Saturday, August 19, 2023

The Image Notebook: Preview of FILM ANNONCE DU FILM QUI N'EXISTERA PAS "DRÔLES DE GUERRES" by Jean-Luc Godard

Emotion / Passion

The following appeared in the Cahiers du Cinéma no. 798, May 2023; cover story: "Cannes: Alternating Currents" — the Aragno text was conducted by Marcos Uzal via telephone on April 26th, 2023. Translations by Craig Keller.


Undoubtedly, one of the events of the year will be the discovery of the final film that Jean-Luc Godard finished completely and approved of just before his death. A text by Nicole Brenez and remarks by Fabrice Aragno, two of his faithful collaborators (with Jean-Paul Battaggia) return to the genesis and conception of this hand-made film.


"We had to stop, notably because of the pandemic confinement, and postpone the shooting of the film known as Drôles de guerres [Phony Wars], which we didn't end up making. As usual, Jean-Luc made a paper pamphlet for this film, with collages, photos, hand-written texts, in a very artisanal manner. In the same manner, he also made a pamphlet of the "trailer" that explicates Drôles de guerres — some forty-odd pages in A5 format on card stock. At the beginning of last year, he had the idea of filming all the pages, attaching Post-It notes to indicate the number of seconds each shot should last. I put it all in a timeline and it made up a film, each shot of which was one page. Then he made a document with colored markers, indicating the placements of the sound to the nearest second. "From such-and-such minute to such-and-such second, place such-and-such excerpt from Notre musique, or such-and-such piece of music, or such-and-such end of an interview that we did together to talk about the film to be made," etc. The indications were all provided graphically, and I manually put together the film at my home, but Jean-Luc was so precise that the result corresponded exactly to what he had been thinking, without his needing to place his hand on the cutting. It was completely finished and approved by him."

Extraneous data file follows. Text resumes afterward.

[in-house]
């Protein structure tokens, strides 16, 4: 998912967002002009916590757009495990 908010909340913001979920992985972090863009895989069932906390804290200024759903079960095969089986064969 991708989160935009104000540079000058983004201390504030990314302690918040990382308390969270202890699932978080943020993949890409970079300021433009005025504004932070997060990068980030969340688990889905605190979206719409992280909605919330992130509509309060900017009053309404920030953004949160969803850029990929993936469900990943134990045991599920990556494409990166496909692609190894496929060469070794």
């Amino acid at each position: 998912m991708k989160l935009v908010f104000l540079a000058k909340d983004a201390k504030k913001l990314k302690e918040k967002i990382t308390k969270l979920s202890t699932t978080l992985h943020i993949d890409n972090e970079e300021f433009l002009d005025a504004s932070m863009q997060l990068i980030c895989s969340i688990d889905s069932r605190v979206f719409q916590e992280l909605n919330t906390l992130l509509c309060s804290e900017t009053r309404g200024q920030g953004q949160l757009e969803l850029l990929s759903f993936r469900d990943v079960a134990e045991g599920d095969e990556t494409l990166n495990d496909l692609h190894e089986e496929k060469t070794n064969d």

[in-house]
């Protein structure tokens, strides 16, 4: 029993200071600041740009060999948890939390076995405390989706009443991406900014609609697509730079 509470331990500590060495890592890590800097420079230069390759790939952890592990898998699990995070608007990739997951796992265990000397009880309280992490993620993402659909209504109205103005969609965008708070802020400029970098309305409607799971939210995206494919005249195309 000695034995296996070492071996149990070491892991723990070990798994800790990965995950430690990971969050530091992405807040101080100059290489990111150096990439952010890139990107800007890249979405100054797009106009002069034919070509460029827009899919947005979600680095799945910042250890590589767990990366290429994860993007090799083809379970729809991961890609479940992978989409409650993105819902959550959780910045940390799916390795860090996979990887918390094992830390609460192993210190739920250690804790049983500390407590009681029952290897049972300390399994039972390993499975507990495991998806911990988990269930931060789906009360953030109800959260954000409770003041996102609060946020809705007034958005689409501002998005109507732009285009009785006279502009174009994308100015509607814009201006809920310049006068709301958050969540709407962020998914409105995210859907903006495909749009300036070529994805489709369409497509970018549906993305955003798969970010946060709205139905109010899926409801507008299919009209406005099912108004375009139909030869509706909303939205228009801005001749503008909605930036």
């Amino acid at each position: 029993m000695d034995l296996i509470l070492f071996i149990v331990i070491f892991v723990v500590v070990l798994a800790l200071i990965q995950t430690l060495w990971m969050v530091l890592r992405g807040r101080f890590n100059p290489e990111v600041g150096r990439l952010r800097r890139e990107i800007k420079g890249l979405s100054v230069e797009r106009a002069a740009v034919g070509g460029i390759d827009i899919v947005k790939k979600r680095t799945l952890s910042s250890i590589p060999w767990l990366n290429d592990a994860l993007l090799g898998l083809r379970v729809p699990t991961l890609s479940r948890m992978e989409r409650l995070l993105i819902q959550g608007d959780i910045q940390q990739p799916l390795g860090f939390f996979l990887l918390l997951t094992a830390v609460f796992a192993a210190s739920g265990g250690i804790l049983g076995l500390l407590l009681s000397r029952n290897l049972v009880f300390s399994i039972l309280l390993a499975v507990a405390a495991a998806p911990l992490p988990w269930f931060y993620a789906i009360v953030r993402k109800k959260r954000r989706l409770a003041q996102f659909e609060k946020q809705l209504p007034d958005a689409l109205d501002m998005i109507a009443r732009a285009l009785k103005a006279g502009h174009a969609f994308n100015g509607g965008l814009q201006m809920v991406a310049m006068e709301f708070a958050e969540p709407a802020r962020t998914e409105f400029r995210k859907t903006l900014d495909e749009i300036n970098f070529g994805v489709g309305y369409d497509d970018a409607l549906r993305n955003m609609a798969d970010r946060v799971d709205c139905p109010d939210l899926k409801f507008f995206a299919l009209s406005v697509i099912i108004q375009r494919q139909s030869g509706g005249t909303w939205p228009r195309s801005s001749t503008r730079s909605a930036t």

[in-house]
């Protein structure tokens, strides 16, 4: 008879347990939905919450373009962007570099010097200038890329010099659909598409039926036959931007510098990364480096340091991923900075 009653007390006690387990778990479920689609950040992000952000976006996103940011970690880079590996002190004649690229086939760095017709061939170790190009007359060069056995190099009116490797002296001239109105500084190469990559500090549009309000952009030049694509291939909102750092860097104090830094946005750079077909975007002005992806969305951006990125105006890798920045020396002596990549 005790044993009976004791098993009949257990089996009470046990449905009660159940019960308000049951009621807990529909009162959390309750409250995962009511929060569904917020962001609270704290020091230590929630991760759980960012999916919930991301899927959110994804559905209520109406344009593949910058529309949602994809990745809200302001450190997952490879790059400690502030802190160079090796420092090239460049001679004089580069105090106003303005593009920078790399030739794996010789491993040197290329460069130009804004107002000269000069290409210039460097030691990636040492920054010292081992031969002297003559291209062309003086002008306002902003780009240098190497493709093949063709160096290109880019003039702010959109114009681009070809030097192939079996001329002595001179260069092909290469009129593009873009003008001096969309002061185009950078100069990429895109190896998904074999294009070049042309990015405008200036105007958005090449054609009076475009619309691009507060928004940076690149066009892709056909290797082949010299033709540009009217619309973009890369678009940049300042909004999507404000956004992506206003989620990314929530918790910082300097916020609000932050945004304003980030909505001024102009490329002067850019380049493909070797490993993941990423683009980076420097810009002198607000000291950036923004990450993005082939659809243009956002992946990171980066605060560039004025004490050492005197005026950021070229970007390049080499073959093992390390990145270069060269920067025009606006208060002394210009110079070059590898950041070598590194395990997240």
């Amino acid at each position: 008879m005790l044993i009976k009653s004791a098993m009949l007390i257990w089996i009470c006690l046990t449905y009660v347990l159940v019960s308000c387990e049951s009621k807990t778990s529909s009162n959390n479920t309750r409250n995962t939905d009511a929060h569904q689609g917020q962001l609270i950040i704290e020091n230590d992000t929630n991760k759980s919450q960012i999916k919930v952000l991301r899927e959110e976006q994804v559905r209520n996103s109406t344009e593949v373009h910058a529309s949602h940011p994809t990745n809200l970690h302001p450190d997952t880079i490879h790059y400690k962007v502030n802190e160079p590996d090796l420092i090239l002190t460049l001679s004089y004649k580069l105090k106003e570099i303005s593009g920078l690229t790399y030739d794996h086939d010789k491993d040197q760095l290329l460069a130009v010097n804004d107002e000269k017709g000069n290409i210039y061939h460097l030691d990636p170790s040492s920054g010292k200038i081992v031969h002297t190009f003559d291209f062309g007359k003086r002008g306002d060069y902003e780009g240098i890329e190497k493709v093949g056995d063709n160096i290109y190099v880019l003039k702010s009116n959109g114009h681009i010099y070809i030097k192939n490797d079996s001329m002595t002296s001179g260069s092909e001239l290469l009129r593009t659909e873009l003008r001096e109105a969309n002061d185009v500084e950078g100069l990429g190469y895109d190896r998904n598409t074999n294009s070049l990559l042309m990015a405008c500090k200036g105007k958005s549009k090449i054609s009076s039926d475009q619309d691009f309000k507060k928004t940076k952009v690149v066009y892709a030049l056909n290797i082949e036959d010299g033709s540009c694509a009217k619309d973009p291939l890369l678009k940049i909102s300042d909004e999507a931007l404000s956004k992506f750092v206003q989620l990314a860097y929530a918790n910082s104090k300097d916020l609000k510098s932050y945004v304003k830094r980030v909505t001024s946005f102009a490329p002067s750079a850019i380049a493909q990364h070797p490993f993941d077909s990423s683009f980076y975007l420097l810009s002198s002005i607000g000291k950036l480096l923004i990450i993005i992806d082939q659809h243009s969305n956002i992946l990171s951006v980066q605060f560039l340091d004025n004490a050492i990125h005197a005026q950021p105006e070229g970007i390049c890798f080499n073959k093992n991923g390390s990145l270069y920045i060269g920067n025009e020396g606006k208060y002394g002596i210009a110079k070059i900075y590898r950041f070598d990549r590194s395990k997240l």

The first of March 2022, in a weary but firm voice full of joy, Jean-Luc Godard declares to Fabrice Aragno and Jean-Paul Battaggia, who record him on the subject of Film annonce du film "Drôles de guerres": "I don't know what you thought of it when I told you it was one of my best films; what I like is that it's very slow, very silent at times, and then there's something else — so it's perfection." For those who have become accustomed to the permanent self-criticism thanks to which Godard's work evolves, the surprise is considerable. After Sisyphus, imagine Godard happy? Jean-Luc thought about the duration of each shot on the physical model of the few seconds dedicated by visitors to an art museum to the perception of each painting, with, on the horizon, the extreme figure of Reger, this character of Thomas Bernhard who, for thirty years, just sat every two days before Man with a White Beard (according to 1985's Old Masters). Thus the slowness, the kinetic version of a contemporary residue of contemplative experience, yes; the silence, the blank page, yes. But then, what would this “something else” consist of that allows access to an even ironic perfection? Initial hypotheses: beings engaged in their cause until death; the irruption of a moving shot in the age-old history of immobile images, of which sometimes a film revives the miraculous character; a dense web of open or broken relationships between words, images, and sounds; the last bursts of a devouring research on the negative; much suffering, torture, lost battles, flouted ideals, on a piece of paper that bears the name of a weapon ("Canon"); various phases of the work, sometimes very old, laid bare and joined; shadow mouths, falls, dizziness; the pathway to a text where one can read: "If she is dead, don't forget. If she is dead, a simple announcement. A simple announcement." (Charles Plisnier, Faux passeports, 1937).


These photos taken in January 2022 go back from the time of the realization of this film. They're sketches done with black-and-white cinema 35mm, with scraps of reels mounted on spools in order to stick them into a film camera [cf. À bout de souffle from 1960. —CK], which was cheaper than unwinding 120 meters inside of a camera. It was just to see the quality, the grain, the contrasts of this film-stock. As I didn't know what to take pictures of, one I took my device along when I went to see Jean-Luc. These sketches were for Drôles de guerres, for which we were equipped with 35mm, 16mm, and Super 8 cameras. I continued on with the sketches for Drôles de guerres, but Jean-Luc was already started on the film trailer.


No comments:

Post a Comment

Note: Only a member of this blog may post a comment.